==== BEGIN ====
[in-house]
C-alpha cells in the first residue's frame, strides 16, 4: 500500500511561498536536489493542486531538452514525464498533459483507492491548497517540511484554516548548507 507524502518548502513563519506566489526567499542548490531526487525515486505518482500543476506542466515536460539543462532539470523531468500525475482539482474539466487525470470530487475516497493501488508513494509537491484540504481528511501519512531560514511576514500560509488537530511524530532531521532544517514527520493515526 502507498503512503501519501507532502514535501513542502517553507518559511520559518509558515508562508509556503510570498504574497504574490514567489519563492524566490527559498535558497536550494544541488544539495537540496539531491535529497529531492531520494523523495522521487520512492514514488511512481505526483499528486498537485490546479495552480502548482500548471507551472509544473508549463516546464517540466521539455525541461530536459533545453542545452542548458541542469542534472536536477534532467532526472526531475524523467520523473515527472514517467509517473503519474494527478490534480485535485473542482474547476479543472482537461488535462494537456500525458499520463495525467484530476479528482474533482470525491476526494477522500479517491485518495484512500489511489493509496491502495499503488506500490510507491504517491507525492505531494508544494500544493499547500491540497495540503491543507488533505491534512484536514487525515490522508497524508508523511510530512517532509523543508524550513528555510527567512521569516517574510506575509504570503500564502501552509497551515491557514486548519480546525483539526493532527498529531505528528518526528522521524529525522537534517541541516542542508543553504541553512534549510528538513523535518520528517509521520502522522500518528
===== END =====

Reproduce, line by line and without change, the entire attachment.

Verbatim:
[in-house]
C-alpha cells in the first residue's frame, strides 16, 4: 500500500511561498536536489493542486531538452514525464498533459483507492491548497517540511484554516548548507 507524502518548502513563519506566489526567499542548490531526487525515486505518482500543476506542466515536460539543462532539470523531468500525475482539482474539466487525470470530487475516497493501488508513494509537491484540504481528511501519512531560514511576514500560509488537530511524530532531521532544517514527520493515526 502507498503512503501519501507532502514535501513542502517553507518559511520559518509558515508562508509556503510570498504574497504574490514567489519563492524566490527559498535558497536550494544541488544539495537540496539531491535529497529531492531520494523523495522521487520512492514514488511512481505526483499528486498537485490546479495552480502548482500548471507551472509544473508549463516546464517540466521539455525541461530536459533545453542545452542548458541542469542534472536536477534532467532526472526531475524523467520523473515527472514517467509517473503519474494527478490534480485535485473542482474547476479543472482537461488535462494537456500525458499520463495525467484530476479528482474533482470525491476526494477522500479517491485518495484512500489511489493509496491502495499503488506500490510507491504517491507525492505531494508544494500544493499547500491540497495540503491543507488533505491534512484536514487525515490522508497524508508523511510530512517532509523543508524550513528555510527567512521569516517574510506575509504570503500564502501552509497551515491557514486548519480546525483539526493532527498529531505528528518526528522521524529525522537534517541541516542542508543553504541553512534549510528538513523535518520528517509521520502522522500518528